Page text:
The Challenges Ahead

Despite decades of progress, the global community continues to grapple with urgent challenges such as poverty, malnutrition, and environmental degradation. Global trends such as urbanization, income inequality, climate change, and technological disruption increasingly are driving the scale and intensity of these challenges, forcing us to think differently and more collaboratively. The United Nations2030 Sustainable Development Agenda is emblematic of this changing landscape. The message is clear: business as usual is no longer an option.

In the area of global nutrition, these trends are already having a profound impact. Malnutrition remains one of the most pervasive challenges and is the leading underlying cause of child mortality worldwide. As the planet becomes more populated and prosperous, food production and consumption patterns are changing and stressing our fragile natural resources. With the global population on track to hit 9.8 billion people by 2050, the field of nutrition is ripe for innovation. The task at hand is significant, if not daunting: How do we sustainably meet the nutritional needs of a growing global population?

To address hard problems like these, we need to consider new approaches and sustainable solutions. The health and livelihoods of many vulnerable communities — and the planet we all share — depend on it.

Engaging Emerging Leaders

Harnessing the insights and talents of the next generation of global leaders will be critical to unlocking innovation for sustainable development. With an eye to the future, early-career professionals can help us examine problems in new ways, elevate diverse perspectives, and surface creative new ideas. We should not underestimate the value of the entrepreneurial energy that early-career professionals bring to the table. By questioning age-old assumptions and confronting problems with analytic, data-driven vigor, they can help us chip away at some of the barriers that have slowed our progress.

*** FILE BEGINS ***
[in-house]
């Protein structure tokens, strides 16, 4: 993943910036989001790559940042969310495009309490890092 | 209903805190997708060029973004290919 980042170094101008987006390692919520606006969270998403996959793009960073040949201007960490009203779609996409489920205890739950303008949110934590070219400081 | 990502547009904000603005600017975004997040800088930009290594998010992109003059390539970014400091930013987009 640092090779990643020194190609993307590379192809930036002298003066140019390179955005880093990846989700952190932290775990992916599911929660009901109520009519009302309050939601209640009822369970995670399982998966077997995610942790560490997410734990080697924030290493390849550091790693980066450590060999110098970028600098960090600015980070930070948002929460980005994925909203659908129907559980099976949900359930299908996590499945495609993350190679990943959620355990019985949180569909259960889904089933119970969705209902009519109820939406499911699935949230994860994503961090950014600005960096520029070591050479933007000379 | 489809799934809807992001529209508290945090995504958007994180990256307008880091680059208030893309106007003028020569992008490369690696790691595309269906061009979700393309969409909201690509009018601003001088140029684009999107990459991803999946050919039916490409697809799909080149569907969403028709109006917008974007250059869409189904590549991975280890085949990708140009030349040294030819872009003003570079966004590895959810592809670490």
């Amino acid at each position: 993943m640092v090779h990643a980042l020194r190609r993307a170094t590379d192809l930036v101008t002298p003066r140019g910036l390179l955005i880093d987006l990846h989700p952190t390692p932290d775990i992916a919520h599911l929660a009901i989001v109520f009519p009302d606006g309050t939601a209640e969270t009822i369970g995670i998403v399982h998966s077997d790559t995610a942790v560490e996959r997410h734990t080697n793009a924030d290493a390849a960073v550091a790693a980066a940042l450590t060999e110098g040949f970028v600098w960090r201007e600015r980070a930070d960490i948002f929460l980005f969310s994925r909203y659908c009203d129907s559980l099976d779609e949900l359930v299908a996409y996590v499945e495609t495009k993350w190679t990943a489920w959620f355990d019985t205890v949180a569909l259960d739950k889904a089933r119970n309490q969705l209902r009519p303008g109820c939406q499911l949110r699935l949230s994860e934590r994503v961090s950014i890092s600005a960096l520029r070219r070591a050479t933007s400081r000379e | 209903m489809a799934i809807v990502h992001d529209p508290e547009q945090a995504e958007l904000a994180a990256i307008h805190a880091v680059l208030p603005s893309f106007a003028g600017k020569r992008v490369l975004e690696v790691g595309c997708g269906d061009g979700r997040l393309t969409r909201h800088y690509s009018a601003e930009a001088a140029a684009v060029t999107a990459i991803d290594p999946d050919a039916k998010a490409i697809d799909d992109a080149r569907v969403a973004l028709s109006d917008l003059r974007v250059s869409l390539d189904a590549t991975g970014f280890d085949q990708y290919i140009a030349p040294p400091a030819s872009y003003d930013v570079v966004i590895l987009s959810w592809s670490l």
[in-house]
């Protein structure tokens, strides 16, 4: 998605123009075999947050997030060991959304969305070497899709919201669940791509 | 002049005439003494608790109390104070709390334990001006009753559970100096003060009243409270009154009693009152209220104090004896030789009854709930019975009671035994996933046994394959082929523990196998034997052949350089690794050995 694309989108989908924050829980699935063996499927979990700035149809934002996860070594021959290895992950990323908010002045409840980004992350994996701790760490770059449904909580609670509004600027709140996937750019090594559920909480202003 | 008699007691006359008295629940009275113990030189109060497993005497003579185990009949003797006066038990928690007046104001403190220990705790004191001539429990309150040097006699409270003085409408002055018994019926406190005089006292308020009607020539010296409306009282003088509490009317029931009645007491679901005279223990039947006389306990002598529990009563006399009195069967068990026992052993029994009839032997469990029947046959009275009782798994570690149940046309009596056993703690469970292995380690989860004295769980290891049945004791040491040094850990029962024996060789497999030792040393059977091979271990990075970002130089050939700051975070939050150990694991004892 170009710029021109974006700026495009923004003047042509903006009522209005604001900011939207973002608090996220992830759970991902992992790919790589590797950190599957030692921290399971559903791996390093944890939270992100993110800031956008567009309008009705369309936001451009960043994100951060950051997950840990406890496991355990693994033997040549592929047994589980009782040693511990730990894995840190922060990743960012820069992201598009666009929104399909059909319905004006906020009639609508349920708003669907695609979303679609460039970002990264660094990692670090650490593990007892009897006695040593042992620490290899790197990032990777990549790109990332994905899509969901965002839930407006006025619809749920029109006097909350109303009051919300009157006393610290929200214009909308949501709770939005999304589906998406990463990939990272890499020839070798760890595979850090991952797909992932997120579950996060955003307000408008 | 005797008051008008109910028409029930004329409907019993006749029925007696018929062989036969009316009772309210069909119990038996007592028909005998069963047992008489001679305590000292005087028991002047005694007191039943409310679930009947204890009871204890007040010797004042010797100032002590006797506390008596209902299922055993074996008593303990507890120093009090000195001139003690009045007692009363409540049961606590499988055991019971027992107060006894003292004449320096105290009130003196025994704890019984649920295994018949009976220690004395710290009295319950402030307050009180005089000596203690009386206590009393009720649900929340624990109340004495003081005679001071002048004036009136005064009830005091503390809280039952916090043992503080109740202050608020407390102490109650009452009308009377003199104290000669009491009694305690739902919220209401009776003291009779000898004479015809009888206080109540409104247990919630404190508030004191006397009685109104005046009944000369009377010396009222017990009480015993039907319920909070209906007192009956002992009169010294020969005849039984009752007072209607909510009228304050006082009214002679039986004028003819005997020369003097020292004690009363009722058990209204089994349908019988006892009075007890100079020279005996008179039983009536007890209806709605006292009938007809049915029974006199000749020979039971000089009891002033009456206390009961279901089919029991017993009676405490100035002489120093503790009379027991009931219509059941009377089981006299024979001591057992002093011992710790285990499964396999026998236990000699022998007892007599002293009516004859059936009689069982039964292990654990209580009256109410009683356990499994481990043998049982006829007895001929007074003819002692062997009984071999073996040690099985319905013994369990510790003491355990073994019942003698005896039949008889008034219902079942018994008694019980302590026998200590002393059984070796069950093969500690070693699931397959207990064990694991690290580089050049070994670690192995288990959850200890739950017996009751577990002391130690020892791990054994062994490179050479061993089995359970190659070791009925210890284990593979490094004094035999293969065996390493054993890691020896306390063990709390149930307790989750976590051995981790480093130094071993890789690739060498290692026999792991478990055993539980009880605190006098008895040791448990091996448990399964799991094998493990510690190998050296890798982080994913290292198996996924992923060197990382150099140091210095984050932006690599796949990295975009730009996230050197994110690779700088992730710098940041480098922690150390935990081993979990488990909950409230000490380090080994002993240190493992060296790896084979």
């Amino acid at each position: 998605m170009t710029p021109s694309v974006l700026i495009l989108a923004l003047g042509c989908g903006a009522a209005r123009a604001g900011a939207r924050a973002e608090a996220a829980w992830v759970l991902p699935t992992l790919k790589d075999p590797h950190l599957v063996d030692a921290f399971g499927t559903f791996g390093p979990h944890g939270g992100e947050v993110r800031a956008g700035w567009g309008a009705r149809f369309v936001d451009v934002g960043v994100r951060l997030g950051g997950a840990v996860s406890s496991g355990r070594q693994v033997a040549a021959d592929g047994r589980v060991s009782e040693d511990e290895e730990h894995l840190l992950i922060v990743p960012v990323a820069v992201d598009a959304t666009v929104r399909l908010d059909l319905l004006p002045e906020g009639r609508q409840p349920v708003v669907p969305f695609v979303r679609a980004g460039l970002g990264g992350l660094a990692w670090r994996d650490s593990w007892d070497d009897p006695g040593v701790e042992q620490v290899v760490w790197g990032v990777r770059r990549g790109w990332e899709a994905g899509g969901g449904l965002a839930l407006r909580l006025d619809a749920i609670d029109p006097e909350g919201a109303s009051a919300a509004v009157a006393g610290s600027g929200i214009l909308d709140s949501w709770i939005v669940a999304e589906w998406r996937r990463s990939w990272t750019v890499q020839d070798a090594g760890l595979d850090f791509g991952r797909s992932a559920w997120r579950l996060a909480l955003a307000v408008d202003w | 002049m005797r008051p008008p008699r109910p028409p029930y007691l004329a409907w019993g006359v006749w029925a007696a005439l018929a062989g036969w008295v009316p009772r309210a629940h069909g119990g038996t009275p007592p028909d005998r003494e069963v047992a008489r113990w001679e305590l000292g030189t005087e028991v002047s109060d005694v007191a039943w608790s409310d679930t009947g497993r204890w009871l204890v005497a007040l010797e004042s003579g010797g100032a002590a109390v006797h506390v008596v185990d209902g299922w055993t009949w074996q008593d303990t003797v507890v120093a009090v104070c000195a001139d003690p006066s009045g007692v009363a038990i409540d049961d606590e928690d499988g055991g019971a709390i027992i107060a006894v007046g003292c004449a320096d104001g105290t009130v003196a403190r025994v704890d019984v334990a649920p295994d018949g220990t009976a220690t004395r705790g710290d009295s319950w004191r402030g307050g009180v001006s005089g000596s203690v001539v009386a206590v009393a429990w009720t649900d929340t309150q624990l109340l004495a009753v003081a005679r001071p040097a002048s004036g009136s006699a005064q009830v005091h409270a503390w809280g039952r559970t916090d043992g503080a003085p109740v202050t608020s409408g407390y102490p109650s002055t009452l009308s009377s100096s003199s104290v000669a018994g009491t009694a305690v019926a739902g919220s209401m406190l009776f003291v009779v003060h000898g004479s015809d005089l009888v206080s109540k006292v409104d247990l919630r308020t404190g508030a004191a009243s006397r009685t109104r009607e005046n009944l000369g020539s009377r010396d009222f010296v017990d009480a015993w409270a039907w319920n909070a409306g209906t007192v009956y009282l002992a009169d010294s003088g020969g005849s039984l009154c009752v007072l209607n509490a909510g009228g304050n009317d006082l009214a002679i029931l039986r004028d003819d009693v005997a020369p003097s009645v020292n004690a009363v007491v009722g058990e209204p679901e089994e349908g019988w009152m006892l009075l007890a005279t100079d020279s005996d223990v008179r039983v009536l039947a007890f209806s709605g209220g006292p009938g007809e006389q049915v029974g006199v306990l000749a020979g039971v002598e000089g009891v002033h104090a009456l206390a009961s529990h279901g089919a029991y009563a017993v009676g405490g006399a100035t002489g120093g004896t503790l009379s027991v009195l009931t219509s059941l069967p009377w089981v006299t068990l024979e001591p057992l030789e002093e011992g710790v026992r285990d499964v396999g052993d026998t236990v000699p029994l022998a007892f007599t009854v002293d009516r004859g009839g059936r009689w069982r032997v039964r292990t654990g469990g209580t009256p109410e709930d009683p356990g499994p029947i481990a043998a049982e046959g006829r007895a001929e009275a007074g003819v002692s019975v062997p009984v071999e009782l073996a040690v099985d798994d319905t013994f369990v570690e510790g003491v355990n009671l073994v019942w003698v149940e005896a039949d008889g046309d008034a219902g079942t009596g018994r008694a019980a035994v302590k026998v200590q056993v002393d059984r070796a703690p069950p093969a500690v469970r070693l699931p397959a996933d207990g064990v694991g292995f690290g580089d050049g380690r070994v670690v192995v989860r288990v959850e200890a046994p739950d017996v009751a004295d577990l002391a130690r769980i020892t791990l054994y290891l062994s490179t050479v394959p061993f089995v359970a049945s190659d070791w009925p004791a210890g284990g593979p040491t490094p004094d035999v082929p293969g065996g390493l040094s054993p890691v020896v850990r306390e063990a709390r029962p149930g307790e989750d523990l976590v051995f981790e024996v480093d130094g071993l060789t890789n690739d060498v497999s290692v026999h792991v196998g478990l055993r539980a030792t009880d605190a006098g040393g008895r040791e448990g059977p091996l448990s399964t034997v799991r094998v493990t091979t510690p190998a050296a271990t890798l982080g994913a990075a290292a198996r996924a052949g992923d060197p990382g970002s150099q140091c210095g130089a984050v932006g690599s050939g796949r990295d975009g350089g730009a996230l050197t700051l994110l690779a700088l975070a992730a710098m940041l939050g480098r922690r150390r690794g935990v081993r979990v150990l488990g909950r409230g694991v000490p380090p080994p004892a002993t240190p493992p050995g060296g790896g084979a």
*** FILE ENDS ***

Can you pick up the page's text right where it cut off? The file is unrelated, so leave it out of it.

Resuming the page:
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President's Budget Proposal Targets Foundations

May 26, 2017

TargetWhile most of the media coverage of President Trump's proposed budget has focused on his plan to eliminate sixty-six programs and slash funding for hundreds more, until now one major aspect of the plan has escaped attention: the White House budget blueprint silently, yet effectively, targets private philanthropy as the fallback subsidy for government programs that would be downsized or eliminated.